Born in Germany, cinematographer Walter Lassally (1926-2017) was best known for his Oscar-winning work on 'Zorba the Greek'. He was greatly respected in the film industry for his ability to take the best of his work in one area and apply it to another, from mainstream to international art films to documentary. He was associated with the Free Cinema movement in the 1950s, and the British New Wave in the early 1960s. In 1987 he published his autobiography called 'Itinerant Cameraman'.

Listeners: Peter Bowen

Peter Bowen is a Canadian who came to Europe to study and never got round to heading back home. He did his undergraduate work at Carleton University (in Biology) in Ottawa, and then did graduate work at the University of Western Ontario (in Zoology). After completing his doctorate at Oxford (in the Department of Zoology), followed with a year of postdoc at the University of London, he moved to the University's newly-established Audio-Visual Centre (under the direction of Michael Clarke) where he spent four years in production (of primarily science programs) and began to teach film. In 1974 Bowden became Director of the new Audio-Visual Centre at the University of Warwick, which was then in the process of introducing film studies into the curriculum and where his interest in the academic study of film was promoted and encouraged by scholars such as Victor Perkins, Robin Wood, and Richard Dyer. In 1983, his partner and he moved to Greece, and the following year he began to teach for the University of Maryland (European Division), for which he has taught (and continues to teach) biology and film courses in Crete, Bosnia, and the Middle East.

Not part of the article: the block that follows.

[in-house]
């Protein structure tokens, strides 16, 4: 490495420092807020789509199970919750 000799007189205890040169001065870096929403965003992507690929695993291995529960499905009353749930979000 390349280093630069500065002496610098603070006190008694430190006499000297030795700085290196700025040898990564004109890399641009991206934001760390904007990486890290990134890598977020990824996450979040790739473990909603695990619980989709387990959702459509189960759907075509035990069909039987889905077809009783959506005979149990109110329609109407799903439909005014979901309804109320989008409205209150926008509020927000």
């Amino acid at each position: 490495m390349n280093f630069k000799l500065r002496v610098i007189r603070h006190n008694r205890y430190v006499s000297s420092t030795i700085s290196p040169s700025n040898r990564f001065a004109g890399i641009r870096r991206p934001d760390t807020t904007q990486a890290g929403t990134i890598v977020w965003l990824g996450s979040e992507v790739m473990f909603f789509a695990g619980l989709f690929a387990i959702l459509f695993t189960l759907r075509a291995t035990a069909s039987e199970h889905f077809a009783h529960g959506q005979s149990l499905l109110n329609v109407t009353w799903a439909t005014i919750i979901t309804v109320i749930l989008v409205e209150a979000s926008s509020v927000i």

Tags: Pleasantville, Gale Sondergaard, Vicki Polon, Kenneth Locker

Duration: 4 minutes, 49 seconds

Date story recorded: June 2004

Date story went live: 24 January 2008